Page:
Zuzana Motovska, MD, PhD, from Cardiocentre, Third Faculty of Medicine, Charles University and University Hospital Kralovske Vinohrady, Prague, presented 1-year results from the study of 1,230 patients with STEMI (mean age, 62 years; 24% women) who were randomly assigned upon arrival to a PCI center to prasugrel 60 mg followed by 10 mg per day for 1 year (5 mg per day for patients aged 75 years or older or weight under 60 kg) or ticagrelor 180 mg followed by 90 mg twice daily for 1 year.

Patients were informed before discharge of the cost of the medications and the risks and benefits of clopidogrel vs. prasugrel and ticagrelor, and were allowed at any time between discharge and 1 year to switch to clopidogrel, which is generic and fully reimbursed at no cost to the patient in the Czech Republic, Motovska said.

At 1 year, the endpoint of CV death, MI and stroke occurred in 6.6% of those assigned prasugrel vs. 5.7% of those assigned ticagrelor (HR = 1.167; 95% CI, 0.742-1.835), Motovska said.

There was also no difference at 1 year between the groups in CV death (prasugrel, 3.3%; ticagrelor, 3%; P = .769), MI (prasugrel, 3%; ticagrelor, 2.5%; P = .611), stroke (prasugrel, 1.1%; ticagrelor, 0.7%; P = .423), all-cause mortality (prasugrel, 4.7%; ticagrelor, 4.2%; P = .654), definite stent thrombosis (prasugrel, 1.1%; ticagrelor, 1.5%; P = .535), all bleeding (prasugrel, 10.9%; ticagrelor, 11.1%; P = .999) and TIMI major bleeding (prasugrel, 0.9%; ticagrelor, 0.7%; P = .754), she said.

A switch to clopidogrel was made in 34.1% of those assigned prasugrel and 44.4% of those assigned ticagrelor (P = .003), with most switches occurring soon after discharge, according to the researchers.

Patients who switched therapies because of cost sharing for study drugs had less frequent bundle branch block or acute heart failure at admission, and also had less frequent presence of left main disease and fewer cases of failed PCI than those who did not switch, Motovska said.

In addition, those who switched medications for economic reasons had lower risk for CV death, MI and stroke (HR = 0.433; 95% CI, 0.21–0.894) and bleeding (HR = 0.514; 95% CI, 0.35-0.7455) compared with those who did not switch.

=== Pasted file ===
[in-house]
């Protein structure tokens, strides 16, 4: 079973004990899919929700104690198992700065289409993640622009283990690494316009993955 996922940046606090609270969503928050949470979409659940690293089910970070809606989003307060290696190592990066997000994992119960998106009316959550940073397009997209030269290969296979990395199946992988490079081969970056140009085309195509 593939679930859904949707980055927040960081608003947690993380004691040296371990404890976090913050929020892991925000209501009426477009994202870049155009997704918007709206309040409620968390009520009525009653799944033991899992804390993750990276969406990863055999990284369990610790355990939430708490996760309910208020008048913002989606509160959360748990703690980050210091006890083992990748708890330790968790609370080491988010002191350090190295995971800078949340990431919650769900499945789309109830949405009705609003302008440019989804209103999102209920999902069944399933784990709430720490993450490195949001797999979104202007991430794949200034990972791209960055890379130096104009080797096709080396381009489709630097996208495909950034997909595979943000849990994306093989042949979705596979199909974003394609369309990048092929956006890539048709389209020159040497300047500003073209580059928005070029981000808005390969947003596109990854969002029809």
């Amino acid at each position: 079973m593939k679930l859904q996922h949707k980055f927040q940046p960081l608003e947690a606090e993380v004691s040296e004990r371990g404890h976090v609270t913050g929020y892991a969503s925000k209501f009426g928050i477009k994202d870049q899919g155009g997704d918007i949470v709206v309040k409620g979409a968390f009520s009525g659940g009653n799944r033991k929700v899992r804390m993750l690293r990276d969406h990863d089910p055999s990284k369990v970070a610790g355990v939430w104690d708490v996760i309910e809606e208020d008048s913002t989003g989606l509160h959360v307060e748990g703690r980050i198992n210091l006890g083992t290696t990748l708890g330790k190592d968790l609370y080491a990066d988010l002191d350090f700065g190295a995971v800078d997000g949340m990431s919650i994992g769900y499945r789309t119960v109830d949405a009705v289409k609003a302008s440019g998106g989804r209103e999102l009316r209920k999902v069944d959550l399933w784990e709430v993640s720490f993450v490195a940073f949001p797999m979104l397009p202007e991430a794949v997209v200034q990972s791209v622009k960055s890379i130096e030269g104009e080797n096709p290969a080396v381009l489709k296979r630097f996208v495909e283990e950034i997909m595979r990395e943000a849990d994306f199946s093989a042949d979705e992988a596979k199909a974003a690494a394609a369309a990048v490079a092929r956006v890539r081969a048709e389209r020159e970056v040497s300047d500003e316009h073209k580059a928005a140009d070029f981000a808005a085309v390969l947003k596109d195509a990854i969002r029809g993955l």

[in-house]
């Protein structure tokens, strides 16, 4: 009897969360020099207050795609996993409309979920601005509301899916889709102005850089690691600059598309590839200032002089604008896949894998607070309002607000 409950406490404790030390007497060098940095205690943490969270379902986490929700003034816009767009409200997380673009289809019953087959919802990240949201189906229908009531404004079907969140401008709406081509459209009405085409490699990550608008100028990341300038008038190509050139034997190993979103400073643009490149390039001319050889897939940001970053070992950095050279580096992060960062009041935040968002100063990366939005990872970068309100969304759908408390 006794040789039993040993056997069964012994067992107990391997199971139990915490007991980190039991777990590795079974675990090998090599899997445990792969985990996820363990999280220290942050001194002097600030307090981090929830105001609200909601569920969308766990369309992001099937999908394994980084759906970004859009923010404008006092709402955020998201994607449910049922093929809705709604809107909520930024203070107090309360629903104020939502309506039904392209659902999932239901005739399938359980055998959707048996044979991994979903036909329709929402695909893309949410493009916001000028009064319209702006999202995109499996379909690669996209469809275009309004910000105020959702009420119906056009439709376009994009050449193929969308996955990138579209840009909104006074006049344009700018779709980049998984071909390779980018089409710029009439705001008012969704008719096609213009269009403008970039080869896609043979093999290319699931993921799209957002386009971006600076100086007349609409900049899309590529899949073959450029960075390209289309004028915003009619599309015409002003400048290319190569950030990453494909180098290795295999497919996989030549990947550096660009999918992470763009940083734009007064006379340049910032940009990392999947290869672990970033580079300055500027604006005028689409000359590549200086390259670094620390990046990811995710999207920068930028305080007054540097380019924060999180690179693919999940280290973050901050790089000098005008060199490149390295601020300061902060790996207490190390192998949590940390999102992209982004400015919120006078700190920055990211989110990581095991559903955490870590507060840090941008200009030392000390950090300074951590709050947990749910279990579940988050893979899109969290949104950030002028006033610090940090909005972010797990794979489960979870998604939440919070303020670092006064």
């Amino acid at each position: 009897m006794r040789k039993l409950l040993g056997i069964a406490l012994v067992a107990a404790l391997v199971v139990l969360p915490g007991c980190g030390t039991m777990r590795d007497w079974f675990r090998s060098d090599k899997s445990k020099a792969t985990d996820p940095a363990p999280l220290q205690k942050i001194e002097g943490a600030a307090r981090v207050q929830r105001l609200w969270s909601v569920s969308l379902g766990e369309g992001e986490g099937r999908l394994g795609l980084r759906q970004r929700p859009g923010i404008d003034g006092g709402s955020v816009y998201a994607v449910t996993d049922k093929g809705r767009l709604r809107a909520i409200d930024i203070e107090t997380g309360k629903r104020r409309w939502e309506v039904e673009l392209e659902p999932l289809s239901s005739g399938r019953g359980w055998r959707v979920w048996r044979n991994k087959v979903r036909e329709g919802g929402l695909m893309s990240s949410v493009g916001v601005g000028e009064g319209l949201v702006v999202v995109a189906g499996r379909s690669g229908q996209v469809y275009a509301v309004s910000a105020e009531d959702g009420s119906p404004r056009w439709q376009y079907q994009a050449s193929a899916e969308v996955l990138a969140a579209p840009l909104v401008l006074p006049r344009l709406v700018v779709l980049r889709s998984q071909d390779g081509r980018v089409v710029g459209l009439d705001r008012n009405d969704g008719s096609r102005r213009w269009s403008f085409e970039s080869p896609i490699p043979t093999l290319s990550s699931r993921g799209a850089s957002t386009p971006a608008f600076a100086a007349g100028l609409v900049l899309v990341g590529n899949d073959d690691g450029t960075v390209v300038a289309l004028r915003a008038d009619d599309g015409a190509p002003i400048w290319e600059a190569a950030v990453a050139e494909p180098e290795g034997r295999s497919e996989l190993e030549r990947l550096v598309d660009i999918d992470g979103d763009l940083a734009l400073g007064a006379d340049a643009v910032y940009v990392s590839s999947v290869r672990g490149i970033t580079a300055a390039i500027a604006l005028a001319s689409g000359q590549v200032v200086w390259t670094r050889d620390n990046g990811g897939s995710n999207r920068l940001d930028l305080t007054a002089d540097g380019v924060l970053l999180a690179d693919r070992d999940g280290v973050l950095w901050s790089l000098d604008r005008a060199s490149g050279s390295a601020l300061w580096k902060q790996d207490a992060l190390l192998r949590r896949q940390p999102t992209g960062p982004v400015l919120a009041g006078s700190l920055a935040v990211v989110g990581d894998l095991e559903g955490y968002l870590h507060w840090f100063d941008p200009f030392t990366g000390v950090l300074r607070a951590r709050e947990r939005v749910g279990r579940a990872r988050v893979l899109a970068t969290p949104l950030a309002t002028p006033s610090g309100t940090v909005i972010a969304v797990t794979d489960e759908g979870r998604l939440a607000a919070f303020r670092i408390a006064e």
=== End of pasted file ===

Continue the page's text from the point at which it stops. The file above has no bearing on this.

The results were simultaneously published in the Journal of the American College of Cardiology.

PAGE BREAK
Roxana Mehran

“Prasugrel and ticagrelor are similarly effective and safe at 1 year after MI treated with primary PCI,” Motovska said. “Switching to clopidogrel, when approved by treating physicians, was not associated with increased risk of ischemic endpoints.”

During a discussion of the results, Roxana Mehran, MD, associate medical editor of Cardiology Today’s Intervention and professor of medicine and director of interventional cardiovascular research and clinical trials at the Zena and Michael A. Weiner Cardiovascular Institute at Icahn School of Medicine at Mount Sinai, said the data must be considered observational. A more definitive answer requires “a large, randomized trial to evaluate the safety and efficacy of switching, specifically de-escalation, in this high-risk patient population of STEMI undergoing percutaneous coronary intervention for the next year after their procedure,” Mehran said. – by Erik Swain

References:

Motovska Z, et al. LBS.05 – New Insights into the Risks, Benefits and Costs of Antithrombotic Therapy. Presented at: American Heart Association Scientific Sessions; Nov. 11-15, 2017; Anaheim, California.

Motovska Z, et al. J Am Coll Cardiol. 2017;doi:10.1016/j.jacc.2017.11.008.

Disclosures: Motovska reports she receives honoraria from AstraZeneca. Mehran reports she has financial ties with multiple pharmaceutical and device companies.

 

Editor’s Note: This article was updated on Nov. 16, 2017 to reflect updated data and add additional information about drug costs to patients.

    Perspective

    C. Michael Valentine

    Between one-third and one-half of all patients changed to clopidogrel later in the course of their recovery from STEMI, purely because of cost, with no significant impact in their outcomes at 1 year. That makes this become much more of a real-world study, because so many of our patients end up changing drugs or becoming noncompliant because of cost issues. This suggests that after the acute phase of prasugrel or ticagrelor, changing to clopidogrel, a generic drug, later in the course does not significantly affect 1-year outcomes.

    This could change clinical practice, and also may validate current clinical practice, in that many clinicians are forced to change drugs to maintain patient compliance, because our patients tell us that they can’t afford the brand-name medicines and want to stop them. This issue affects me every day, when my patients walk in and say they can’t afford their drug anymore, so I tell them I will change them to generic clopidogrel, but I have no idea if that is a good strategy. This gives me confidence that I may not be impacting long-term outcomes by changing to clopidogrel later in the course.

    • C. Michael Valentine, MD, FACC
    • Cardiologist, Stroobants Cardiovascular Center
      Centra Health, Lynchburg, Virginia
      Vice President, American College of Cardiology

    Disclosures: Valentine reports no relevant financial disclosures.

    See more from American Heart Association Scientific Sessions